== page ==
Well, for me, I’ve always been really into health just for my own personal wellbeing. So I went into college pre-med actually and then I got stripped away from that thinking maybe Western medicine isn’t the best choice for our health. But also these environmental concerns are swelling and that’s obviously a huge contributor to our health so I remember thinking maybe the place I can make an impact is in the intersection of sustainable food production and nutrition… Then as I learned more about CBD, I came to understand  it as this entirely new tool for maintaining human health. And there were people getting off of medications, having relief for the first time in decades and that seemed incredibly powerful to me. And now, for instance, I’ll get an email like, ‘your product is making me feel better, I got in a car accident 30 years ago and now I can sleep at night because X doesn’t bother me anymore,’ that’s an indescribable feeling. But what attracted me to it originally, I’ve always been curious about how I can stay on top of my health, what I can I do to not get sick down the road. The best health insurance, in my mind, is health maintenance, doing the right thing now so hopefully I don’t have to worry about it later. And CBD is one of our number one plant allies for doing so. And so, when looking to start up the business, this powerful plant compound became the obvious choice to rally behind and help get out to the people.”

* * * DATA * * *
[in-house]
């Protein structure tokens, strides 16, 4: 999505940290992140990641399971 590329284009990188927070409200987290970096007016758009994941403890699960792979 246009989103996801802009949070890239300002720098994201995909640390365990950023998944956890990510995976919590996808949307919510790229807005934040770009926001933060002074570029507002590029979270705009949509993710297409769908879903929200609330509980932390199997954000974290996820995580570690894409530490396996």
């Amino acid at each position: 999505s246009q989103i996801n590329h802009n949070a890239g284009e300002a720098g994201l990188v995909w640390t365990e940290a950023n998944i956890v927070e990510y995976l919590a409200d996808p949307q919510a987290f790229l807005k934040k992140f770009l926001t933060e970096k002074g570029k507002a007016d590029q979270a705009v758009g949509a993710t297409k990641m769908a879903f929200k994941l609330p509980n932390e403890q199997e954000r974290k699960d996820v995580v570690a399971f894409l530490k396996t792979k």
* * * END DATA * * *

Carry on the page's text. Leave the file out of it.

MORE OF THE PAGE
Bringing it back to you for a second, I’m just curious, what does your health regimen look like, someone that studies this area, what’s your diet look like? I know there are tons of debates going on in the world of nutrition, I’m curious to get your approach.